While locating videos on YouTube for my Allan Sherman post yesterday, I stumbled across several interesting versions of “Hava Nagila” (the tune to which Sherman’s song, “Harvey and Sheila,” is set). I had no idea this song had such universal appeal, but I think you’ll agree from some of the versions I found below that it’s been adopted by anyone who has come into contact with Jews (and probably a few who haven’t). Wikipedia says it was probably written in 1918 and based on a Ukrainian folk melody.
Just to introduce the song in its purest form, I shopped around for a totally straight version of it. I thought I’d found it in this version by a Hong Kong choir (reassuringly entitled “Israeli Traditional”), but partway through, the percussion and harmonies started going all wonky and I knew that wasn’t it. Then I found this version by a singer named Dalida, which starts in Hebrew at least (but then veers into French). Nice version, nonetheless.
Beatles fans, here is the video for you, sung by a group calling themselves The Moptops. (A skillfully edited version. My only question is, who is standing in for George?)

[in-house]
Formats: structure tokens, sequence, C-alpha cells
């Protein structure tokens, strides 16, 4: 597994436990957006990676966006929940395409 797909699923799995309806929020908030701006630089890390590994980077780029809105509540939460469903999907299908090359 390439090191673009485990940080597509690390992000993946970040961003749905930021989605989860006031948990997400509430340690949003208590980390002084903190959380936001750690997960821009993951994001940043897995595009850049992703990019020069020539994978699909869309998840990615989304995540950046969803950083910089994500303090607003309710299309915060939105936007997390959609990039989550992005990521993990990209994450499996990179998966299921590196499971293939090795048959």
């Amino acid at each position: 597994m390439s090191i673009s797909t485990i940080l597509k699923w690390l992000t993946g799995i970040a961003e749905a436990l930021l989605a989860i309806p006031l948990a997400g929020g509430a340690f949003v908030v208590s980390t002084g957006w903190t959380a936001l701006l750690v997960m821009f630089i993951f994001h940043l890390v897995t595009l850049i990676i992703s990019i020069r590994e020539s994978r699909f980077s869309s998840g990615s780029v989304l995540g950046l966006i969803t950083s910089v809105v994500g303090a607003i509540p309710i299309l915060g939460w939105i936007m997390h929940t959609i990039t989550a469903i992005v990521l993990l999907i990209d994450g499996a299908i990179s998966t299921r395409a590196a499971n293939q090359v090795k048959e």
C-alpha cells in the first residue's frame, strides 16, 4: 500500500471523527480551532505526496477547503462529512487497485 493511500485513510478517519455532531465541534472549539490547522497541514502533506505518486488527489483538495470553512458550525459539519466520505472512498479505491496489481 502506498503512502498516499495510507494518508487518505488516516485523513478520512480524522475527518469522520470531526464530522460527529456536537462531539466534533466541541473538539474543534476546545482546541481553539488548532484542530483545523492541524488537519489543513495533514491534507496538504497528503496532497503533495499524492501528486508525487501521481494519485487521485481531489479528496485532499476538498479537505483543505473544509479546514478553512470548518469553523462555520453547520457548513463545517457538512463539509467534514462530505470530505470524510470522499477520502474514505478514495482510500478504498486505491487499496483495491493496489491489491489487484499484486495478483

Hey, everyone loves the song, though they don’t always want to stay in minor key. Here is a bagpipe ensemble playing it (in major) while marching in a 2008 Israel Day Parade.
Exotic foreigners love it too. Here’s Bollywood’s version (though the lyrics go pretty far afield of the real Hebrew lyrics). And here is a delicate, Persian version from our friendly neighbors over in Iran. This is the Trio Balkan Strings playing it—three men, one guitar. And for something truly foreign, here is the Texas version. (Gotta love the Latin faces getting into it.)
For those who can’t hear the song without wanting to get up and dance, here is a dance to the song from the Efim Aleksandrov dance company. (Amazing how Judaism is appreciated more for its music and dance than for its real substance.)
And for those who by now are ready to see some Yidn play their own tune, here is Bob Dylan, Peter Himmelman, and Harry Dean Stanton playing it (after confirming the lyrics with a Chabadnik m.c.).
Shabbat shalom, everyone.